A weekly Kansas newspaper posted a cartoon on its Facebook page likening the Democratic governor’s order requiring people to wear masks in public to the roundup and murder of millions of Jews during the Holocaust.
A loose network of Facebook groups that took root across the country in April to organize protests over coronavirus stay-at-home orders has become a hub of misinformation and conspiracies theories that have pivoted to a variety of new targets.
President Donald Trump on Sunday tweeted approvingly of a video showing one of his supporters chanting “white power,” a racist slogan associated with white supremacists. He later deleted the tweet.
There was a message of unity Wednesday as solidarity marches replaced fears of racially motivated violence. We visited Pilsen, Little Village and the suburb of Cicero for a view from the ground.
Dozens of young adults flouted social distancing guidelines Saturday night at a house party that appears to have been held in Chicago. Mayor Lori Lightfoot called it “reckless and utterly unacceptable.”
Mayor Lori Lightfoot’s tough love in the midst of the COVID-19 pandemic has spawned a million memes. Now the mayor gets in on the joke with her own video.
Despite escalating pressure ahead of the 2020 presidential election, Facebook reaffirmed its freewheeling policy on political ads Thursday, saying it won’t ban them, won’t fact-check them and won’t limit how they can be targeted to specific groups of people.
The Chicago-based maker of social media management software announced Monday that it aims to raise $156 million in an initial public offering of stock.
Twitter says its new ban on political ads will cover appeals for votes, solicitations for campaign contributions and any political content. However, it is allowing ads related to social causes such as climate change, gun control and abortion.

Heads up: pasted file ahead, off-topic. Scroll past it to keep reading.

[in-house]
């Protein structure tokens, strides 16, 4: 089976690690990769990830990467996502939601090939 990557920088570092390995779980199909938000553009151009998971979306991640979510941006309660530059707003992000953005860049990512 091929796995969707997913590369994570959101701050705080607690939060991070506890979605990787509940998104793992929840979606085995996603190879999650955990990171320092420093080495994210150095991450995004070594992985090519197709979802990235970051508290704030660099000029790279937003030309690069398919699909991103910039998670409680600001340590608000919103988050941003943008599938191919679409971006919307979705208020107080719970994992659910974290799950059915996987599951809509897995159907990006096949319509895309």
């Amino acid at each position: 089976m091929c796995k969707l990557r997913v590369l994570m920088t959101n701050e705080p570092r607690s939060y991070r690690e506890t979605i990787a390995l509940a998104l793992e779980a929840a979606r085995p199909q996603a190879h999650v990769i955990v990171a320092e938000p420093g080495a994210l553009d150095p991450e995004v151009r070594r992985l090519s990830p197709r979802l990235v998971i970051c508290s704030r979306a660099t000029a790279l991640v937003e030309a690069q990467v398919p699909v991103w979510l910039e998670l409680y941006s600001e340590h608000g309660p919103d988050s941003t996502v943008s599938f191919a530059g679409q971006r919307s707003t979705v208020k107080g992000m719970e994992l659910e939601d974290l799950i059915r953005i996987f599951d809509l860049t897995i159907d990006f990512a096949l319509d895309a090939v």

Even if the two most recent impeachment proceedings – against Presidents Richard Nixon and Bill Clinton – offer instructive clues about the path ahead, there are notable differences in the case surrounding Donald Trump. A look at then and now.
Whether it’s used comically or in connection with serious topics, a new internet meme may be underscoring deeper generational divides.
When the House impeachment inquiry of President Donald Trump begins its public phase on Wednesday, people will be watching on screens large and small.
The “News Tab,” a new section in the Facebook mobile app, will display headlines — and nothing else — from the Wall Street Journal, the Washington Post, BuzzFeed News, Business Insider and the Los Angeles Times, among others.
Should social media companies be responsible for fact-checking content? The debate over free speech on Facebook.
Facebook says it is ending its practice of using face recognition software to identify users’ friends in uploaded photos and automatically suggesting they “tag” them. Facebook was sued in Illinois over the feature.
The changes include a tightened verification process that will require anyone wanting to run ads pertaining to elections, politics or big social issues like guns and immigration to confirm their identity and prove they are in the U.S.